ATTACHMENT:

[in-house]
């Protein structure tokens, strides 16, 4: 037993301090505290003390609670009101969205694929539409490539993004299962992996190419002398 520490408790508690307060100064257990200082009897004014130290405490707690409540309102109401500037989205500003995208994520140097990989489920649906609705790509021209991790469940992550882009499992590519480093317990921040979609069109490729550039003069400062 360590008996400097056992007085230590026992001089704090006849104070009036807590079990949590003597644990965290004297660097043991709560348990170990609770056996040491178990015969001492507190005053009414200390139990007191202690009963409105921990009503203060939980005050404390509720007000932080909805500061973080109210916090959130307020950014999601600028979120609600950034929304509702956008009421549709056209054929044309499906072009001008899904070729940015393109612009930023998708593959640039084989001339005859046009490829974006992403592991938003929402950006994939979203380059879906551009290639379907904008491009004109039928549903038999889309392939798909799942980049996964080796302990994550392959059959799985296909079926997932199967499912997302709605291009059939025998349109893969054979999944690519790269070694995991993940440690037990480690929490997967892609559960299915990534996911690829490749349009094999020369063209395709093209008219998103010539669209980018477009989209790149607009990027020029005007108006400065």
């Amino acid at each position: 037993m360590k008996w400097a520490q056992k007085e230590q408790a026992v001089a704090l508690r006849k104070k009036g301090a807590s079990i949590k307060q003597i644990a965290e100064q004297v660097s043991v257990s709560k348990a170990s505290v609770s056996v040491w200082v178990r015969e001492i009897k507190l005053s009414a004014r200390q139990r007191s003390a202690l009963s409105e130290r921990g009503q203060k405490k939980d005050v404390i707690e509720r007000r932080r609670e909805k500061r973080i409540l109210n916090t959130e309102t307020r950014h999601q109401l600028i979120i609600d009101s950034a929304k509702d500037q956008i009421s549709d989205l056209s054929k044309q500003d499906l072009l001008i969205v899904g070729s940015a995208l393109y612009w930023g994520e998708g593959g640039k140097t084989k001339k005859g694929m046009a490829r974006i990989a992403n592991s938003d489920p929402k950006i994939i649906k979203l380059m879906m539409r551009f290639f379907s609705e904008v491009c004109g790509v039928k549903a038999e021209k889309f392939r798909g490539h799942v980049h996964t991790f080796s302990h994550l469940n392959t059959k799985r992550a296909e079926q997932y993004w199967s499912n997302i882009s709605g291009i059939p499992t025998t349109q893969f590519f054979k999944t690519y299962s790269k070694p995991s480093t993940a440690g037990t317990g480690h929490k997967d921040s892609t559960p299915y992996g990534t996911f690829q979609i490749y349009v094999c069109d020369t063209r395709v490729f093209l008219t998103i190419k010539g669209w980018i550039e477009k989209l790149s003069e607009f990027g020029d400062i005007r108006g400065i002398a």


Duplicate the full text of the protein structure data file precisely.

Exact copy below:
[in-house]
């Protein structure tokens, strides 16, 4: 037993301090505290003390609670009101969205694929539409490539993004299962992996190419002398 520490408790508690307060100064257990200082009897004014130290405490707690409540309102109401500037989205500003995208994520140097990989489920649906609705790509021209991790469940992550882009499992590519480093317990921040979609069109490729550039003069400062 360590008996400097056992007085230590026992001089704090006849104070009036807590079990949590003597644990965290004297660097043991709560348990170990609770056996040491178990015969001492507190005053009414200390139990007191202690009963409105921990009503203060939980005050404390509720007000932080909805500061973080109210916090959130307020950014999601600028979120609600950034929304509702956008009421549709056209054929044309499906072009001008899904070729940015393109612009930023998708593959640039084989001339005859046009490829974006992403592991938003929402950006994939979203380059879906551009290639379907904008491009004109039928549903038999889309392939798909799942980049996964080796302990994550392959059959799985296909079926997932199967499912997302709605291009059939025998349109893969054979999944690519790269070694995991993940440690037990480690929490997967892609559960299915990534996911690829490749349009094999020369063209395709093209008219998103010539669209980018477009989209790149607009990027020029005007108006400065």
């Amino acid at each position: 037993m360590k008996w400097a520490q056992k007085e230590q408790a026992v001089a704090l508690r006849k104070k009036g301090a807590s079990i949590k307060q003597i644990a965290e100064q004297v660097s043991v257990s709560k348990a170990s505290v609770s056996v040491w200082v178990r015969e001492i009897k507190l005053s009414a004014r200390q139990r007191s003390a202690l009963s409105e130290r921990g009503q203060k405490k939980d005050v404390i707690e509720r007000r932080r609670e909805k500061r973080i409540l109210n916090t959130e309102t307020r950014h999601q109401l600028i979120i609600d009101s950034a929304k509702d500037q956008i009421s549709d989205l056209s054929k044309q500003d499906l072009l001008i969205v899904g070729s940015a995208l393109y612009w930023g994520e998708g593959g640039k140097t084989k001339k005859g694929m046009a490829r974006i990989a992403n592991s938003d489920p929402k950006i994939i649906k979203l380059m879906m539409r551009f290639f379907s609705e904008v491009c004109g790509v039928k549903a038999e021209k889309f392939r798909g490539h799942v980049h996964t991790f080796s302990h994550l469940n392959t059959k799985r992550a296909e079926q997932y993004w199967s499912n997302i882009s709605g291009i059939p499992t025998t349109q893969f590519f054979k999944t690519y299962s790269k070694p995991s480093t993940a440690g037990t317990g480690h929490k997967d921040s892609t559960p299915y992996g990534t996911f690829q979609i490749y349009v094999c069109d020369t063209r395709v490729f093209l008219t998103i190419k010539g669209w980018i550039e477009k989209l790149s003069e607009f990027g020029d400062i005007r108006g400065i002398a």